There is something very satisfying about shooting a lot of things with an excessive amount of firepower and back in the day Capcom put a face to that concept with a game called “1943 Battle for Midway”. For me personally that was the first time I discovered the mayhem that is the top down vehicle shooter. With an impossible well-armed World War 2 aeroplane I brought fire down on an entire fleet of enemy ships and sometime giant mecha aircrafts. I was too young to understand what Midway was or which side of a very real war I was being represented as and to this day I am still not sure.
Anyway I prefer to look to the future, a future where curing a disease involves laser cannons and bullets. Recently I have rediscovered the genre with an indie game called “Nano Assault Neo”. The player goes microscopic and you blast bacteria with an arsenal of weapons that looks like a coordinated fireworks display inside a rave club.
The original game was released for the Nintendo 3DS and the developer “Shin’en Multimedia” followed up with a beautiful HD sequel on the Wii U with “Nano Assault Neo”.
The word “psychedelic” went out of popular vocabulary long before I was born but it is such an appropriate description for what this game feels like. Visually it is worlds away from the arcade days of Battle for Midway; however in terms of core gameplay it instantly reminded me of the rush I felt when dodging a projectile at the last second, or the pure glee I felt when picking up a second satellite and raining sweet destruction on the cannon fodder in my way like a bulldozer of bullets. So my brain decided to put both games in the same box in my mind.
Any self-respecting game putting its cards on the table with Battle for Midway, and even the granddaddy of the genre Mr “Asteroids” himself, needs something new – Nano Assault luckily has plenty of that. With a concept loosely borrowed from the classic 80’s movie “Inner Space“, you shoot your way across the surface of 16 total planetoids or cells, where you will come across obstacles and enemies from resilient tick like creatures, to really gross centipede burrowing worms, and a range of sea creature looking baddies to fill the gaps. Did I mention the homing lasers, the delayed explosive charges, and the short range electricity aura attack? No? Yeah, they’re not important. OK this is a relatively more violent and, let’s be honest, more gross version of Inner Space.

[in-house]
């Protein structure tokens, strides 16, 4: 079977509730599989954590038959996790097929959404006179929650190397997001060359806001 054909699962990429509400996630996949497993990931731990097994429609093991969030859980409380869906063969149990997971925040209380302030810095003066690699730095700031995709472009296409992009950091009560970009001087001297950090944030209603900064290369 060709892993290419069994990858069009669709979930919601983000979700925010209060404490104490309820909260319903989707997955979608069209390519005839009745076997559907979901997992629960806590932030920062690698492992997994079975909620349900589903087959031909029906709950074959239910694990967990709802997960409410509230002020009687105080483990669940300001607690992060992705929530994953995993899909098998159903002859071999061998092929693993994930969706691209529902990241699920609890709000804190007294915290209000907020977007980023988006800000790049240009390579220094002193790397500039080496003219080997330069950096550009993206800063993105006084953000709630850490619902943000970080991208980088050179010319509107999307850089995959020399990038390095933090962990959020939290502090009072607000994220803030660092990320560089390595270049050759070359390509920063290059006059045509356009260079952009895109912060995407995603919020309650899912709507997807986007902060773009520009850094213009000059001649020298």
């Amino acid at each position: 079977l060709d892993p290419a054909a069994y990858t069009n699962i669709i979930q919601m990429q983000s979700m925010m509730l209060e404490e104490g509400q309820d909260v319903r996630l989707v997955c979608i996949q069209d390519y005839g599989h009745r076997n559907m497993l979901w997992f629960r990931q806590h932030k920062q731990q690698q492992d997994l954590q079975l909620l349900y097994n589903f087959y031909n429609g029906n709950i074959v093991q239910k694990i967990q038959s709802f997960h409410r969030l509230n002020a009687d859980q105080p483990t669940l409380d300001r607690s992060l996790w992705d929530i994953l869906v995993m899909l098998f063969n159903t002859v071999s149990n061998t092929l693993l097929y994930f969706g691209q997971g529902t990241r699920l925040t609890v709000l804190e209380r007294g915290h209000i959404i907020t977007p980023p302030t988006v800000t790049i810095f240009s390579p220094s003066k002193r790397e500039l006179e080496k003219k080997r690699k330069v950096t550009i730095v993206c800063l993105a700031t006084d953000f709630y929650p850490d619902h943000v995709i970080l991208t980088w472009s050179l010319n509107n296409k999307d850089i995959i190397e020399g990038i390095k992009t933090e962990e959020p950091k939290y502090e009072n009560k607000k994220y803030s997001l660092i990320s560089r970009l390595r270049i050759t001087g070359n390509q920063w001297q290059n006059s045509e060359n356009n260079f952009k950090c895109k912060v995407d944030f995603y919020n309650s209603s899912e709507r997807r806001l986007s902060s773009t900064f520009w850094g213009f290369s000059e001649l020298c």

The sound design adds to my rave analogy with a soundtrack that could go nicely with a car chase scene from the any of the Matrix movies. It fits the art direction of the game but I usually play with the music off. The sounds effects in Nano Assault Neo on the other hand are pretty decent although it would have been cool to see the enemies melt with dramatic gushing fluid sounds instead of the mechanical explosions, but then it would not have been PG rated game I guess.
Like 1943 it features a sweet boss battle after a set number of levels usually requiring the player to damage specific body parts although I kept wondering if this was happening inside a real body. This person must be dying of some sort of gangrene / black plague deal with all of these things infesting the cells.
The beauty of Battle for Midway was ripping up the skies with a co-op partner, I mean in this genre there are just some things that should be left alone. Although I have only tried the co-op mode on Nano Assault Neo a couple of times it works really well. One person controls their ship on the Game Pad screen on the WiiU and the other player uses the TV. This mode is great for first dates… I’m practicing my sarcasm, but hey who knows maybe this trippy lightshow, fast paced game is exactly what a blossoming romance needs.
Ultimately it does not outshine or trump Capcom’s amazing classic but it is a great game in its own right and a worthy addition to the top down shooter genre.